I do intend to return to my planned series on Matt Bai and the Serious People. But for now, David Sanger asks a question that really needs to be asked: what is going to happen to Pakistan's nukes? Before I look at the answer Sanger offers, let me point to this one line in the story.
“It’s a very professional military,” said a senior American official who is trying to manage the crisis and insisted on anonymity because the White House has said this problem will not be discussed in public. “But the truth is, we don’t know how many of the safeguards are institutionalized, and how many are dependent on Musharraf’s guys.” [my emphasis]
Understand: the threat that Al Qaeda could get nukes was the single most important driving force behind the Iraq war. And now, because BushCo has seen fit to put Cheney in charge of its Pakistan policy, and Cheney has seen fit to make a spokesperson one of the main architects of that policy, there is a very real possibility that our "ally" Pakistan will provide nukes to the guys that hit us on 9/11. And the White House's response is to dictate that, "this problem will not be discussed in public."
All the more reason to discuss it in public, I say.
And Sanger's discussion is none too optimistic.
“We just don’t have any idea how this is going to unfold,” one senior administration official conceded late Friday. With that uncertainty, the nuclear problem took on at least two dimensions.
If General Musharraf is overthrown, no one is quite sure what will happen to the team he has entrusted to safeguard the arsenal. There is some hope that the military as an institution could reliably keep things under control no matter who is in charge, but that is just a hope.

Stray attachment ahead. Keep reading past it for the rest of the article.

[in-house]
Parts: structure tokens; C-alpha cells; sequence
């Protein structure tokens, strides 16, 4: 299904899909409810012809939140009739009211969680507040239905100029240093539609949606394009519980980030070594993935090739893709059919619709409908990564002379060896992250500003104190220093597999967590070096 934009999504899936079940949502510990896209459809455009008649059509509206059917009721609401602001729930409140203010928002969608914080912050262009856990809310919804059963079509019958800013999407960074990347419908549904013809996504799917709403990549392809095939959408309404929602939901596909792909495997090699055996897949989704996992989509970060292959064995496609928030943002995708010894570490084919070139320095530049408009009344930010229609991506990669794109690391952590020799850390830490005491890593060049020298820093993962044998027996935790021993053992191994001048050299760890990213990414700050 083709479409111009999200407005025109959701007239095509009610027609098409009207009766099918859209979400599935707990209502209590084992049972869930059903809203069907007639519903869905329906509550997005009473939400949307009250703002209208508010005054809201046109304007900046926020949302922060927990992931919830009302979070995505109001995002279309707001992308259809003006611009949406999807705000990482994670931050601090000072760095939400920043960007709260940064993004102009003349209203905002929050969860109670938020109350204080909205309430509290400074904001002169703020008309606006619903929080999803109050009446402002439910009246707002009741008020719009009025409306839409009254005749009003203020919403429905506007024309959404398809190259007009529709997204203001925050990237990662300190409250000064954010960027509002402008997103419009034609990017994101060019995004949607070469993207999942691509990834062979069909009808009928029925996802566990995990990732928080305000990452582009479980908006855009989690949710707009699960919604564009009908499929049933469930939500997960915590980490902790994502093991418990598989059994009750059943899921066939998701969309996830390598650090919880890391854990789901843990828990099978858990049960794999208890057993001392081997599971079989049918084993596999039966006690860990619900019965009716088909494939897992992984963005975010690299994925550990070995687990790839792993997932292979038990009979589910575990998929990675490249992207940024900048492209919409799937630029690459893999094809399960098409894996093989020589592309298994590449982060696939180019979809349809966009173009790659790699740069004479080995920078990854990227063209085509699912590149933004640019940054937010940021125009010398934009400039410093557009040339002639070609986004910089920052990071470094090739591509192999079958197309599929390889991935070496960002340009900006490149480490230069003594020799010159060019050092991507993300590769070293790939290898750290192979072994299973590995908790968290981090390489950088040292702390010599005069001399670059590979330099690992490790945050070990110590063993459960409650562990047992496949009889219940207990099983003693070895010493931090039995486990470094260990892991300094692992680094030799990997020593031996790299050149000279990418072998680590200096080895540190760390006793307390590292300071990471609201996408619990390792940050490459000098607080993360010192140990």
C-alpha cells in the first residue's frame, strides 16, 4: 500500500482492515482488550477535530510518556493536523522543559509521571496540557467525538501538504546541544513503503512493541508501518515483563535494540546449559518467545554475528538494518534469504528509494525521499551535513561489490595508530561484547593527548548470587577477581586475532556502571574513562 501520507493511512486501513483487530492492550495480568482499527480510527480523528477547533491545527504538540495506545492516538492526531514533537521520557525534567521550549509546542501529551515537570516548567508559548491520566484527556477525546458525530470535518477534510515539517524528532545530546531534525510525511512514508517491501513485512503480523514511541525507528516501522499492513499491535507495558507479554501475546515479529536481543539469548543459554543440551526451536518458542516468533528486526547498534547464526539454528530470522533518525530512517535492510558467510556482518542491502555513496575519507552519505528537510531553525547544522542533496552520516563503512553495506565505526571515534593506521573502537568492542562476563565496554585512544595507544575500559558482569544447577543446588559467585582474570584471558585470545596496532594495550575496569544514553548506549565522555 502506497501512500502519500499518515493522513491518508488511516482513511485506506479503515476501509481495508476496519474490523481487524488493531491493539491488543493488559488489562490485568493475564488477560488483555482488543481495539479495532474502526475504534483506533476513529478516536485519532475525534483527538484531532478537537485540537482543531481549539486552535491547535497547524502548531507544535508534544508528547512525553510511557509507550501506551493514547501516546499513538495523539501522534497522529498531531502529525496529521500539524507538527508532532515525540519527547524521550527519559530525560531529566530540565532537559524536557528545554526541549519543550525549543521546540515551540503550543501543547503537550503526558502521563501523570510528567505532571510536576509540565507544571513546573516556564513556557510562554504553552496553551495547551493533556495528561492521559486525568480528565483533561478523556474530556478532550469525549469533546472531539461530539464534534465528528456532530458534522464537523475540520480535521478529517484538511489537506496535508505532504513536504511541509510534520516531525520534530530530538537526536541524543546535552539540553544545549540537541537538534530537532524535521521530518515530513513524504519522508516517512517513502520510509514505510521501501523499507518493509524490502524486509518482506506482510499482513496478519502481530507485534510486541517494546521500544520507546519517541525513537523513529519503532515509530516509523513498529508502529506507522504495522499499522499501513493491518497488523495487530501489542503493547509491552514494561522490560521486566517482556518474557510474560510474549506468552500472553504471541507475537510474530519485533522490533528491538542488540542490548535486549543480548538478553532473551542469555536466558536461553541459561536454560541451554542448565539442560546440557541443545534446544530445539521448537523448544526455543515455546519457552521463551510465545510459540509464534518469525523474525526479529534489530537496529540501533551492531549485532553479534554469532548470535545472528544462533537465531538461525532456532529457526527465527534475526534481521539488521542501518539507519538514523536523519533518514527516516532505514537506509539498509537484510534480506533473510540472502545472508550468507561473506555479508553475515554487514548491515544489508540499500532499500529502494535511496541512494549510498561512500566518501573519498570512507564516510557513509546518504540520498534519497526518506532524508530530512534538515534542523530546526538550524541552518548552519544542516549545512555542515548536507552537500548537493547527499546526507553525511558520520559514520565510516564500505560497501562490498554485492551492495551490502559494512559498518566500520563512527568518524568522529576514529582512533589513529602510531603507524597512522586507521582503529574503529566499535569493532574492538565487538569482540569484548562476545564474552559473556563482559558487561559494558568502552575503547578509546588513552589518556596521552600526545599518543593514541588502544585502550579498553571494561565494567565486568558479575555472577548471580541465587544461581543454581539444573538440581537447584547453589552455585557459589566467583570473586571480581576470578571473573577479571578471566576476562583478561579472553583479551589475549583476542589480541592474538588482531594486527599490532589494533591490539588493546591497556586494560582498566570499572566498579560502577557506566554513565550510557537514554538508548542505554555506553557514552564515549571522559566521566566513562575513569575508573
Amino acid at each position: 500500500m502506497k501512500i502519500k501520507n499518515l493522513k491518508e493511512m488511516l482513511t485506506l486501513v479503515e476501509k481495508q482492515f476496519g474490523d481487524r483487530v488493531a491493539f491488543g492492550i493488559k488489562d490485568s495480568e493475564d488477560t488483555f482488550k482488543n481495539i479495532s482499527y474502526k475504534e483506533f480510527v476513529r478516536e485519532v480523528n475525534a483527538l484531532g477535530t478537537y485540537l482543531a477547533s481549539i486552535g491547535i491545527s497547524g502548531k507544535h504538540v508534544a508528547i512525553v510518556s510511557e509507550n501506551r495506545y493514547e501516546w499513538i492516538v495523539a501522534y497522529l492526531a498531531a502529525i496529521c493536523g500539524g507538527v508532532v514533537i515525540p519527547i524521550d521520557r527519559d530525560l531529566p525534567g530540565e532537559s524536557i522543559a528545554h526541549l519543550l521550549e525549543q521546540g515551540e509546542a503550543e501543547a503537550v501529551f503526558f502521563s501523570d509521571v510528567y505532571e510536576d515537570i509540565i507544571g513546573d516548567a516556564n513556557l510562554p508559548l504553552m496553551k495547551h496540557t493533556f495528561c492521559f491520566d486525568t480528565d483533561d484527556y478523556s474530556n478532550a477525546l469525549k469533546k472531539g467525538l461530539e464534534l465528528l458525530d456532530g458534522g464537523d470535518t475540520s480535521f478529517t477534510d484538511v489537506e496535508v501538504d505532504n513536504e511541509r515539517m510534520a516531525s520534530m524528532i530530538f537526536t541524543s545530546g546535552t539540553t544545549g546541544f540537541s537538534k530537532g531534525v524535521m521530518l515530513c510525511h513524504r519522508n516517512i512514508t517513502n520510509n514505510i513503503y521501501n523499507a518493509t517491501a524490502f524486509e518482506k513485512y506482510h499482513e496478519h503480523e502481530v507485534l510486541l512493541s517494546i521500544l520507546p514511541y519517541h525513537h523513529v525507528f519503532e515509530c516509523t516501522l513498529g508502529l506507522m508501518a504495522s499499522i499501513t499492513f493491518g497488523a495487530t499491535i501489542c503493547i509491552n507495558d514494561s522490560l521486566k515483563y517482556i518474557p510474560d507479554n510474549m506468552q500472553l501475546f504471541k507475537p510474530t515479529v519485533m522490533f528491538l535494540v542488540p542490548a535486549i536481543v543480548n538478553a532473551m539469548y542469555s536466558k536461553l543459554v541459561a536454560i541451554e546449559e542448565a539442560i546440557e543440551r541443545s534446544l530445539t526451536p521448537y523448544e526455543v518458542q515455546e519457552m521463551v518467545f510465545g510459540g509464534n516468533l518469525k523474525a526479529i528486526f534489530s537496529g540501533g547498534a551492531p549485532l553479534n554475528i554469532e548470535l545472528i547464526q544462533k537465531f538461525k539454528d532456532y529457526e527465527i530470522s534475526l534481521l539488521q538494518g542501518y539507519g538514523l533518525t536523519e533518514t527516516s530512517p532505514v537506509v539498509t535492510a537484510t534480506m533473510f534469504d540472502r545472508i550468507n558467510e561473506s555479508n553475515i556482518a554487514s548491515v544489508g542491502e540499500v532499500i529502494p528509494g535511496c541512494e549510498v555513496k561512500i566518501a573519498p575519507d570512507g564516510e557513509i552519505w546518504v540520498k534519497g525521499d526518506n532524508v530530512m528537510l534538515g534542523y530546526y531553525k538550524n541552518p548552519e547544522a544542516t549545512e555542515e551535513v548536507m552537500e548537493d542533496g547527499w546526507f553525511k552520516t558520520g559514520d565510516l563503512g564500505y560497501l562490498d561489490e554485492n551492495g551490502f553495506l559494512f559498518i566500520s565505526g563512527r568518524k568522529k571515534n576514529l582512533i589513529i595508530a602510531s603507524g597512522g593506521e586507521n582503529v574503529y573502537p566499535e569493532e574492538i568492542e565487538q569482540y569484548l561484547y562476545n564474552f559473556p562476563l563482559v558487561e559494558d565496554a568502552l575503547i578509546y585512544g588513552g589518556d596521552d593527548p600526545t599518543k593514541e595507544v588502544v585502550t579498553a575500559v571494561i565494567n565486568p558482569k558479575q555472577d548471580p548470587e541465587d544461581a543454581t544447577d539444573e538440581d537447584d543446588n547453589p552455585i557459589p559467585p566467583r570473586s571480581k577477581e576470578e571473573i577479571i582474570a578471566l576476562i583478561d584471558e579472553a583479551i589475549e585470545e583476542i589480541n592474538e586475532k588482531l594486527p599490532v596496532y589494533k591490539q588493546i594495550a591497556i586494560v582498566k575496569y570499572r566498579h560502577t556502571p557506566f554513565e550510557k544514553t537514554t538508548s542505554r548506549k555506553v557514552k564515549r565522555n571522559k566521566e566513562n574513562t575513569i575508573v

Even if it never comes to a loss of control over weapons or their components, the crisis carries another level of danger. Administration officials say privately that if the chaos in the streets worsens, or Al Qaeda exploits the moment, Pakistan’s government could become distracted from monitoring scientists, engineers and others who, out of religious zeal or plain old greed, might see a moment to sell their knowledge and technology.
In other words, no one knows WTF will happen to nukes as things destabilize further in Pakistan. (FWIW, here's Joby Warrick's take on the same question--someone clearly shopped this story for the Sunday papers.)
Unfortunately, Sanger allows him story to be a vehicle for neocon tripe about how the potential risk of proliferation means we need to ally with Musharraf to the death.
“The nightmare scenario, of course, is what happens if an extremist Islamic government emerges — with an instant nuclear arsenal,” said Robert Joseph, a counterproliferation expert who left the administration this year. John R. Bolton, the former United Nations representative who has accused Mr. Bush of going soft on proliferation, said more bluntly that General Musharraf’s survival was critical. “While Pervez Musharraf might not be a Jeffersonian democrat,” Mr. Bolton said, “he is the best bet to secure the nuclear arsenal.”
No mention of the fact that Musharraf's power depends partly on Islamic extremists. No mention of the fact that the "very professional" military (not to mention the ISI) is loaded with Al Qaeda sympathizers. No mention of the fact--when Sanger suggests that Musharraf "finally confronted Dr. Khan"--that Musharraf recently released AQ Khan from house arrest and never let the US speak with him directly.
In other words, Sanger makes it clear that public assurances that Pakistan's nukes are safe are presented against a background policy in which the White House has dictated that "this problem will not be discussed in public." He raises a number of reasons to doubt that those nukes are as safe as the assurances suggest. Yet he doesn't really pursue whether Musharraf's continued rule is the best way to keep those nukes safe.